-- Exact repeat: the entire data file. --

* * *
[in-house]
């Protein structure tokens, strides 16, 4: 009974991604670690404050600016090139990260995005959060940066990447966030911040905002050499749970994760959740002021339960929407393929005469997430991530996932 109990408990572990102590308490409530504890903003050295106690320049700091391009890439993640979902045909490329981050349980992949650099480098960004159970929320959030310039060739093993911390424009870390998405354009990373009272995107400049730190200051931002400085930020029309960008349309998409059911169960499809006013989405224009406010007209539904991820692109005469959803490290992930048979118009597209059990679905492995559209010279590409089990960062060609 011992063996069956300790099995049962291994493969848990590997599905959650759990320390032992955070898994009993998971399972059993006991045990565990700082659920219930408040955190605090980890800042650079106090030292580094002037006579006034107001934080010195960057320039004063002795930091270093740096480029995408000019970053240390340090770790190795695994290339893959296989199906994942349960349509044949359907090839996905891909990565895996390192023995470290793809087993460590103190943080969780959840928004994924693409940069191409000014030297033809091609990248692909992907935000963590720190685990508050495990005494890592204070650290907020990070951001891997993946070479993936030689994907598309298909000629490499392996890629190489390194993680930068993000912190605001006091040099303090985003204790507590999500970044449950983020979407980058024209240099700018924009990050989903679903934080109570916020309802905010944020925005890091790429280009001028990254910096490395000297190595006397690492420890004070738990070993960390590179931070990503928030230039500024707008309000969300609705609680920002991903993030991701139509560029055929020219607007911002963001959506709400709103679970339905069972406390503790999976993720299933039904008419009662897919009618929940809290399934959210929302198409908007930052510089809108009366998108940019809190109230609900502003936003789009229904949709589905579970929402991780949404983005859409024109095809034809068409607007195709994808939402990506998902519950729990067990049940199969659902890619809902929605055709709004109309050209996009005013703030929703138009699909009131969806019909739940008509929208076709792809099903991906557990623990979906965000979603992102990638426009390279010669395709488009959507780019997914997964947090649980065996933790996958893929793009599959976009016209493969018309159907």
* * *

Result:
[in-house]
């Protein structure tokens, strides 16, 4: 009974991604670690404050600016090139990260995005959060940066990447966030911040905002050499749970994760959740002021339960929407393929005469997430991530996932 109990408990572990102590308490409530504890903003050295106690320049700091391009890439993640979902045909490329981050349980992949650099480098960004159970929320959030310039060739093993911390424009870390998405354009990373009272995107400049730190200051931002400085930020029309960008349309998409059911169960499809006013989405224009406010007209539904991820692109005469959803490290992930048979118009597209059990679905492995559209010279590409089990960062060609 011992063996069956300790099995049962291994493969848990590997599905959650759990320390032992955070898994009993998971399972059993006991045990565990700082659920219930408040955190605090980890800042650079106090030292580094002037006579006034107001934080010195960057320039004063002795930091270093740096480029995408000019970053240390340090770790190795695994290339893959296989199906994942349960349509044949359907090839996905891909990565895996390192023995470290793809087993460590103190943080969780959840928004994924693409940069191409000014030297033809091609990248692909992907935000963590720190685990508050495990005494890592204070650290907020990070951001891997993946070479993936030689994907598309298909000629490499392996890629190489390194993680930068993000912190605001006091040099303090985003204790507590999500970044449950983020979407980058024209240099700018924009990050989903679903934080109570916020309802905010944020925005890091790429280009001028990254910096490395000297190595006397690492420890004070738990070993960390590179931070990503928030230039500024707008309000969300609705609680920002991903993030991701139509560029055929020219607007911002963001959506709400709103679970339905069972406390503790999976993720299933039904008419009662897919009618929940809290399934959210929302198409908007930052510089809108009366998108940019809190109230609900502003936003789009229904949709589905579970929402991780949404983005859409024109095809034809068409607007195709994808939402990506998902519950729990067990049940199969659902890619809902929605055709709004109309050209996009005013703030929703138009699909009131969806019909739940008509929208076709792809099903991906557990623990979906965000979603992102990638426009390279010669395709488009959507780019997914997964947090649980065996933790996958893929793009599959976009016209493969018309159907």